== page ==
In collegiate team sports, down years are unavoidable, even for the strongest and most consistent programs. And usually, the best answer to them is to just forget about it and start anew.
While that may be true more often than not, the Penn men’s soccer team — despite currently sporting a lackluster 2-13 overall, 0-6 Ivy record — faces a completely different situation.
Yes, the Quakers have yet to win an Ivy game and have not posted a single shutout. But that does not mean the team has to go back to square one.
In fact, as coach Rudy Fuller accurately stated, “When you look at [the] group, it’s not lacking talent.” Furthermore, since the team is only graduating two seniors — captain Travis Cantrell and Bryan Yasukochi — most of that talent is coming back.
The current junior and sophomore classes, which make up most of the starting team this year, will return next season with even more experience under their belts.
“The silver lining is that we have a lot of talented young men returning,” Fuller said.
Nevertheless, the squad still has a lot of problems to solve if it wants to become relevant again in the Ancient Eight. The defense has a lot to improve upon, and the attack has to stop wasting crucial opportunities.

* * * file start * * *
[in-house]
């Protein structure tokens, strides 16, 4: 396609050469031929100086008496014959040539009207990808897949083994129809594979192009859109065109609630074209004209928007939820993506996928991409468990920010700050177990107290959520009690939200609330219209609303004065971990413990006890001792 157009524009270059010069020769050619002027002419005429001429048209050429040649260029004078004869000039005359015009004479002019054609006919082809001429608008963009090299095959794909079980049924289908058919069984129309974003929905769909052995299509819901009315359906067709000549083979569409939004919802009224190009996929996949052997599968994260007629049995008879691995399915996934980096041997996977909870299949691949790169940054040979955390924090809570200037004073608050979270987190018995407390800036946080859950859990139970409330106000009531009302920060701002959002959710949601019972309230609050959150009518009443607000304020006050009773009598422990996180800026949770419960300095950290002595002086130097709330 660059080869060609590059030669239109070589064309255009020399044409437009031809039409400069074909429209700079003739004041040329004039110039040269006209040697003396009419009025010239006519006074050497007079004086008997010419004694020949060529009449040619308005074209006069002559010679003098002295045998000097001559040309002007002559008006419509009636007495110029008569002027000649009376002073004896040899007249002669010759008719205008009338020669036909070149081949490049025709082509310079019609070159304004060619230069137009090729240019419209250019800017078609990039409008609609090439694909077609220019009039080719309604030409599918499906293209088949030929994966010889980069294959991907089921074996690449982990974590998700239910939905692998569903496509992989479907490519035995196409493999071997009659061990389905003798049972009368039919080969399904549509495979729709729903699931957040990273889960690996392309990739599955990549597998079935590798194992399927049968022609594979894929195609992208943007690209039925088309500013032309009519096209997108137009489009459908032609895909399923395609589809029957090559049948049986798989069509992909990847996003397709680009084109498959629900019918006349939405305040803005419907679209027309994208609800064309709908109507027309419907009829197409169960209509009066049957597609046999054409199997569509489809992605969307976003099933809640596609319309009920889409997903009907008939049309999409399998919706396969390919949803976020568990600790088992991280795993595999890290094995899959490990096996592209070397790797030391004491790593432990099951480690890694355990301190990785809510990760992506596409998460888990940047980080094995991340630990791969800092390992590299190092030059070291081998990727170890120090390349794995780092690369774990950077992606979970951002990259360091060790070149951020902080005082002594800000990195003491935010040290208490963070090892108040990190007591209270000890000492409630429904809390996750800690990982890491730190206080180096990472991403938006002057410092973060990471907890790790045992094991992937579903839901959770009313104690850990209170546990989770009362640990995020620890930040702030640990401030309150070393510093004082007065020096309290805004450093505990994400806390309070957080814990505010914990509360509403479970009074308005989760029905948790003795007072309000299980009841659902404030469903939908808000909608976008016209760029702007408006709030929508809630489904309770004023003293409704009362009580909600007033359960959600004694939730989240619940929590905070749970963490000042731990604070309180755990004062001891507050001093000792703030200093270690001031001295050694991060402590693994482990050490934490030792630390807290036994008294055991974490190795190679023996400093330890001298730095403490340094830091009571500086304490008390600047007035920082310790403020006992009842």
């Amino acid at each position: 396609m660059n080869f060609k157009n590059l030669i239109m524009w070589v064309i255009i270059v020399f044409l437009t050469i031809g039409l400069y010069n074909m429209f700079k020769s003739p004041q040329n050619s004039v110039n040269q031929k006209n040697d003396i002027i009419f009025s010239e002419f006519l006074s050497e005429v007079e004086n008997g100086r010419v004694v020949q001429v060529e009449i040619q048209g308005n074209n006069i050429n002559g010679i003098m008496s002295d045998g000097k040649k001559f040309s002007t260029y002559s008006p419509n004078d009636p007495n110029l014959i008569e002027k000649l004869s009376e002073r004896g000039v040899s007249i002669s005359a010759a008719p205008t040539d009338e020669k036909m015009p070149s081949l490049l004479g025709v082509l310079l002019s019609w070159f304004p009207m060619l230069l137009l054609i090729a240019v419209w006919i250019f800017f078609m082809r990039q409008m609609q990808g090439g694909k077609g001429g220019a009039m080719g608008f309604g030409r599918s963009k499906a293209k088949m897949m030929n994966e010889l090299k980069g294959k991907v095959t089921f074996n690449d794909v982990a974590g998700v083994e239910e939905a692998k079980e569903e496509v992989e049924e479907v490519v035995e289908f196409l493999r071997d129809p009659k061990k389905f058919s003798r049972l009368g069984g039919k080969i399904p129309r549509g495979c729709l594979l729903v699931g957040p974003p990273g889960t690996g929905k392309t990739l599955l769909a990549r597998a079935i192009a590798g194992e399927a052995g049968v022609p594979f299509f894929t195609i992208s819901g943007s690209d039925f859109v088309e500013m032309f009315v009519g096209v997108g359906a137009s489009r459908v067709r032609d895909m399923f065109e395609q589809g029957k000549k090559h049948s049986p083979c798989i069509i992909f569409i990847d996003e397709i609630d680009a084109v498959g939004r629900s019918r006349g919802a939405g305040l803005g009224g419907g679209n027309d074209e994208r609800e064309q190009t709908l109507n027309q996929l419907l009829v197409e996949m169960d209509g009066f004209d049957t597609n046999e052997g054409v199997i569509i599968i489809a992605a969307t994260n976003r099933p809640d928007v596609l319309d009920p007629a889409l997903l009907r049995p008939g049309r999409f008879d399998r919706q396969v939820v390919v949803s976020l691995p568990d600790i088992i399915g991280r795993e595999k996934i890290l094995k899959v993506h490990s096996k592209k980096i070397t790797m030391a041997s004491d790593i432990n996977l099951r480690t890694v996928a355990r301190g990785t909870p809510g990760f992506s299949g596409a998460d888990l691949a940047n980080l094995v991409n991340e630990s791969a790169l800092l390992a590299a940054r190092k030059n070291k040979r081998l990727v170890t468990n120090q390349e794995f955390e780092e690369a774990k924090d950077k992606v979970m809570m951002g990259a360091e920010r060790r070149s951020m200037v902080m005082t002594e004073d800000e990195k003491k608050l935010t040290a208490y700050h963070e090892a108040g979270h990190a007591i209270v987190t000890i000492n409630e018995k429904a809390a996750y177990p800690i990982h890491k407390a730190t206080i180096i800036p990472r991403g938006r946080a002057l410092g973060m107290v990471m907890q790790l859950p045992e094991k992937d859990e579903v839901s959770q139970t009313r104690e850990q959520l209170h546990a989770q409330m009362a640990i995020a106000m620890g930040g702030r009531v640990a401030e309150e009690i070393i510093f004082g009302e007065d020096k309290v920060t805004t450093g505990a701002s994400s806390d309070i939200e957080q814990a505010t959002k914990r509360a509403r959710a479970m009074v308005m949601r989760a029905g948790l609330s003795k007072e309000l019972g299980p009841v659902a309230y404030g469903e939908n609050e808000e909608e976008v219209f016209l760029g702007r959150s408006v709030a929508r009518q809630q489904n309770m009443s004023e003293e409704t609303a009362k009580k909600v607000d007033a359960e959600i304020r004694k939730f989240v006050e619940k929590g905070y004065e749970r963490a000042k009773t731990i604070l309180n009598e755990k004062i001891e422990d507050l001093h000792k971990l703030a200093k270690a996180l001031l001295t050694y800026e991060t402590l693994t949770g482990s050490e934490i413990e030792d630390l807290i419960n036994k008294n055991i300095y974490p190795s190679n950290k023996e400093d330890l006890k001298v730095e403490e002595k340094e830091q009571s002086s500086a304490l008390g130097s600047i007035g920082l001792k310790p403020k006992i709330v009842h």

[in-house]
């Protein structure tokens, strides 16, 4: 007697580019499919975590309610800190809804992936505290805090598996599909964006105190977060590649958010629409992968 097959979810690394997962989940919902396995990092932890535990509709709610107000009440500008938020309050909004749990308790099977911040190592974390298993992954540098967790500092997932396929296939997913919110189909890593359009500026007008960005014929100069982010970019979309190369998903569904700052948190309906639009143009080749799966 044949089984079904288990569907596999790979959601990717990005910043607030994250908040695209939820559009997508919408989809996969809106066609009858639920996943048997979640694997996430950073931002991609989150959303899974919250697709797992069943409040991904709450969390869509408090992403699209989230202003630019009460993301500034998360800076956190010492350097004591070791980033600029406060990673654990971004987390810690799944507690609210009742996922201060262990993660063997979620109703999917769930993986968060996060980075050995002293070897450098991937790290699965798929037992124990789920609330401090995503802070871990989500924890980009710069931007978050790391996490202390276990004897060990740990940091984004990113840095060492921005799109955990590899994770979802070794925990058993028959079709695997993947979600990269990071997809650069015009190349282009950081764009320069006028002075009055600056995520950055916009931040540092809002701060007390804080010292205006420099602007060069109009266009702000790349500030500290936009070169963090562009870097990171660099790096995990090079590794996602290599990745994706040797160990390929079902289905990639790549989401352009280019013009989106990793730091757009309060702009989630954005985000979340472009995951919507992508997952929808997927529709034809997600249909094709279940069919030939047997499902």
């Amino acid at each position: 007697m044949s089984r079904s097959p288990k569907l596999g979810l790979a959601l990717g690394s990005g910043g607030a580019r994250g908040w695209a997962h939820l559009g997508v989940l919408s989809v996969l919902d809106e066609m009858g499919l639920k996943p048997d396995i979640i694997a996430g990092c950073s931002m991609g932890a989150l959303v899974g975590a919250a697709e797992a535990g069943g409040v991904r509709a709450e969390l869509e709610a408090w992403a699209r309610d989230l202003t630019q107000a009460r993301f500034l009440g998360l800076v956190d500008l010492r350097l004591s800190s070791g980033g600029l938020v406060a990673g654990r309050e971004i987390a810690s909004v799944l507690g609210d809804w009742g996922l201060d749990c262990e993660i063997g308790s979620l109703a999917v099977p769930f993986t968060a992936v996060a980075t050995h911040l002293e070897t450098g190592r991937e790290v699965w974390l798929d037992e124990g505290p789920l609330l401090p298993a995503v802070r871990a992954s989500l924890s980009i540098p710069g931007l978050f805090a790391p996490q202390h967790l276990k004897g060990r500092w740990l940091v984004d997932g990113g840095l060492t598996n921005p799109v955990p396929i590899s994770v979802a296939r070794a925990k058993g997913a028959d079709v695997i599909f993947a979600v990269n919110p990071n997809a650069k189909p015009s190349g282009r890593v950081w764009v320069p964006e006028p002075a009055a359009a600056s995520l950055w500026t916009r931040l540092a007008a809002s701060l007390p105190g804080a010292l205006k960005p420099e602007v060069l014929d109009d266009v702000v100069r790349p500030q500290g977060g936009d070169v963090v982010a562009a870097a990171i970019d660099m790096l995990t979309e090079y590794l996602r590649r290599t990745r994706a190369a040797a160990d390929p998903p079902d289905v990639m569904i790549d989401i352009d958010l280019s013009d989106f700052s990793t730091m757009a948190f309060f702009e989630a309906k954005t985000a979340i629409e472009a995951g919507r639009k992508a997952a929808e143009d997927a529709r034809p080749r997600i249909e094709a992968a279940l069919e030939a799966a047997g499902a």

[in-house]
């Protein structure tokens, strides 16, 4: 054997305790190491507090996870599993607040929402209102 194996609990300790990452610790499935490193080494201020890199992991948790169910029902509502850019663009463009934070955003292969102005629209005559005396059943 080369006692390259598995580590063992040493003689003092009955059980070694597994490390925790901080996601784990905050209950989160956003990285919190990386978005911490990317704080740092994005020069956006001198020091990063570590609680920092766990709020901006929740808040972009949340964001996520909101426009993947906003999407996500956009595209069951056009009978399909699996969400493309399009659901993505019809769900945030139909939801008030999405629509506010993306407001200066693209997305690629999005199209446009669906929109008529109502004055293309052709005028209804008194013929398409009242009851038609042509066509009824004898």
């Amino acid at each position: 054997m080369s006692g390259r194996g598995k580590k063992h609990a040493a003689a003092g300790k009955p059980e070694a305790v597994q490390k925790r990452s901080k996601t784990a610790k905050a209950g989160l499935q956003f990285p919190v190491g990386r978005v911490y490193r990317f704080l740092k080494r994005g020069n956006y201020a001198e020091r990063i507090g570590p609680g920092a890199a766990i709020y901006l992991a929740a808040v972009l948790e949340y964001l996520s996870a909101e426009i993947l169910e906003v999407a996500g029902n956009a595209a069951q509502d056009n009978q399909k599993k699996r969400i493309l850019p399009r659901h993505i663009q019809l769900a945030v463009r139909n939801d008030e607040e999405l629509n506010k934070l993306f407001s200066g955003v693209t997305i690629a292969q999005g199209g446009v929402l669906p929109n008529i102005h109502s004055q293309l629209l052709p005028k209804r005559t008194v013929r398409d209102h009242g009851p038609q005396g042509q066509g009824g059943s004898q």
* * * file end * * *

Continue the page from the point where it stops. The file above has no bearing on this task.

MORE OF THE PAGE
Most importantly, leaders have to emerge. All the talent in the world doesn’t matter if there isn’t a true leader who can rally the troops in good and bad times.
During the entire season, one could sense that the void left by the departure of Christian Barreiro, Thomas Brandt and Jake Levin was never completely filled. Cantrell certainly did a good job at assuming the role of a leader, but it still seemed like the ghost of the much-hailed Class of 2012 was still hanging over Fuller’s squad.
For the returning players, a great deal can be learned from this painful campaign. Overcoming adversity is not easy for anyone, but sometimes it’s going through the worst that yields the strongest results.
With only one game left — this Saturday against Harvard — there’s no point in mulling over the what-ifs. Indeed, from a statistical point of view, the Quakers’ season is dead, but they don’t have to quit. It also doesn’t mean this season has no value.
“You learn from every experience — good, bad or otherwise,” Fuller said.
The game against the Crimson represents another opportunity for his young squad to acquire some experience and, maybe, for a leader to emerge.
“There’s no question we have talent in the program, but I think that leadership, experience and maturity are going to be what really pushes us forward,” Fuller said.
If the Quakers manage to stay healthy, their hungry and talented players may very well take the Ivy League by storm next year.
For now, though, the team’s attention is directed toward Saturday’s season finale. And, considering the few opportunities the Quakers have to play meaningful matches, that might be the right mentality.
KARL BAGHERZADEH is a sophomore international studies and business major from Paris, France. He can be reached at dpsports@theDP.com.
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